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A Guide to Installing Handicap Parking Sign Spaces and Posts

State and federal building codes give stringent directions for installing handicap parking sign spaces and posts. Fortunately, these are straightforward and easy to follow. The following is a breakdown of the major rules.

NOTE: this is a high-level introduction to the topic. For specific rules in your locality, contact your state or city highway or building department.

Space Size

A handicap parking space should be a minimum of 96 inches wide, with an adjacent aisle of 60 to 96 inches.

Space Slope

A handicap parking space should have a slope no steeper than 1:48.

Signage Logo

A sign displaying the international symbol of accessibility should mark each spot. Crews should install the signs at a height of between 60 and 84 inches.

Exceptions to the Rules

In most locations, spaces used exclusively for delivery vehicles, buses, commercial trucks, vehicle-in-tow lots, or law enforcement are exempt from handicap parking sign post regulations.

Number of Handicap Parking Spots

The following is the minimum number of handicap spaces required for parking lots.  This guide is based on the number of spaces within a given lot:

·         Lots with 1 to 25 spaces: at least one space for handicapped drivers.

·         Lots with 26 to 50 spaces: at least two spaces.

·         Lots with 51 to 75 spaces: at least three spaces.

·         Lots with 75 to 100 spaces: at least four spaces.

·         Lots with 101 to 250 spaces: at least five spaces.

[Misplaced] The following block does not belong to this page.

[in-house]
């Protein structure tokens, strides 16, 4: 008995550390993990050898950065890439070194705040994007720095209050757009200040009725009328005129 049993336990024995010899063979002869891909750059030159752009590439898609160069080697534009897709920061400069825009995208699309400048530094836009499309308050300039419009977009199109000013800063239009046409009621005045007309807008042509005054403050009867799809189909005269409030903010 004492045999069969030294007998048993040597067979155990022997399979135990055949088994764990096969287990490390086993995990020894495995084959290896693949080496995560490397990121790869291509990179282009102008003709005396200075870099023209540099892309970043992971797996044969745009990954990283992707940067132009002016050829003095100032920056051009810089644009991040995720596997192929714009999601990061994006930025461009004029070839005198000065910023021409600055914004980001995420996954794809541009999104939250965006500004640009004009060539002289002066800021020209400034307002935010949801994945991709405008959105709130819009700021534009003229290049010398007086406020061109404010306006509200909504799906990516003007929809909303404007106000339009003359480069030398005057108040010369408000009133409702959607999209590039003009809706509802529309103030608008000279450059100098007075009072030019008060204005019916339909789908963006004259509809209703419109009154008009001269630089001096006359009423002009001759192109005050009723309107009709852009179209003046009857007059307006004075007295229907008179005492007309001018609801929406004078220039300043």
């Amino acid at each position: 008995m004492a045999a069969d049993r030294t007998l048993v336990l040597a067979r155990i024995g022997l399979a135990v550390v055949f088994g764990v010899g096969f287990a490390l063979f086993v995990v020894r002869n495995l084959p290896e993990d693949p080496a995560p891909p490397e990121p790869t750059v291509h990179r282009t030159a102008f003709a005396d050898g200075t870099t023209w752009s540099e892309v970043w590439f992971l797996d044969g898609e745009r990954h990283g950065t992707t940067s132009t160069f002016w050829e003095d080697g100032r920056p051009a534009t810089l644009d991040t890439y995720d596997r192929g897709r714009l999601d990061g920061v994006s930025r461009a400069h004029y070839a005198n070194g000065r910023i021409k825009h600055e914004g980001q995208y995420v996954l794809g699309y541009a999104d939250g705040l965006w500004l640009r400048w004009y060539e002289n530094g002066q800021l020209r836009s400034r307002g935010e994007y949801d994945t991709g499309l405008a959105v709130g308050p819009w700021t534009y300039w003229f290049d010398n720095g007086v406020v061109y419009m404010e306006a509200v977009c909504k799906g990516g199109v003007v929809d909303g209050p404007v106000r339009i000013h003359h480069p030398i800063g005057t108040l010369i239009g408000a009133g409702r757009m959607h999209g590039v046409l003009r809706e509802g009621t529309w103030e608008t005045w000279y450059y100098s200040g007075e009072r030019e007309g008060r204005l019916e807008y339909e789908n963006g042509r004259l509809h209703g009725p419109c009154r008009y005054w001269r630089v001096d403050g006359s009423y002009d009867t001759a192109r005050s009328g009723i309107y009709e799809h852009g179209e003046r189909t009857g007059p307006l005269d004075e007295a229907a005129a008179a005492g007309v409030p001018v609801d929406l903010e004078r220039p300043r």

·         Lots with from 151 to 200 spaces: at least six spaces.

·         Lots with 201 to 300 spaces: at least seven spaces.

·         Lots with 301 to 400 spaces: at least eight spaces.

·         Lots with 401 to 500 spaces: at least nine spaces.

·         Lots with 501 to 1000 spaces should set aside at least 2% of the total number of spaces for handicapped drivers.

·         Lots with more than 1000 spaces should have a minimum of 20 set aside for handicapped drivers, with an additional space for every 100 above 1000; for example, a lot with 1100 spaces should have at least 21 reserved for the handicapped.

In all cases, at least one in every eight handicap parking spaces must be van-accessible.

Space Location

Installers should place handicap parking spaces so that they offer the shortest possible route from the spot to a building entrance.  In cases where a single lot serves multiple facilities, installers may place handicap parking spaces in multiple locations, as long as each space follows the shortest possible route to an accessible building entrance.

Access Aisles

Installers should place striped access aisles next to each handicap spot.  They should make these aisles a minimum of 60 inches in width.  The only exception to this rule is when a handicap spot is set aside for van parking.  In such cases they should make the access aisle at least 96 inches in width.  When possible, the crew should mark the aisle with a NO PARKING sign.

Installing Handicap Parking Sign Posts

Holes for signposts should be between 3 and 8 inches below grade, with a minimum width of 9 inches to allow for an ample amount of anchoring concrete.  Handicap parking signs are typically mounted on standard steel pipes filled with concrete.  However, Impact Recovery’s Sta-Rite Sign posts and Impactable Handicap Parking Sign Posts are ADA-compliant, and are designed to withstand bumper hits without damage to the post or the vehicle.

Penalties

Various state and local laws provide stiff penalties for unauthorized use of spaces with a handicap parking sign.  Punishments range from fines to loss of driving privileges for a limited period of time.

For more information on handicap parking sign posts and rules, contact Impact Recovery.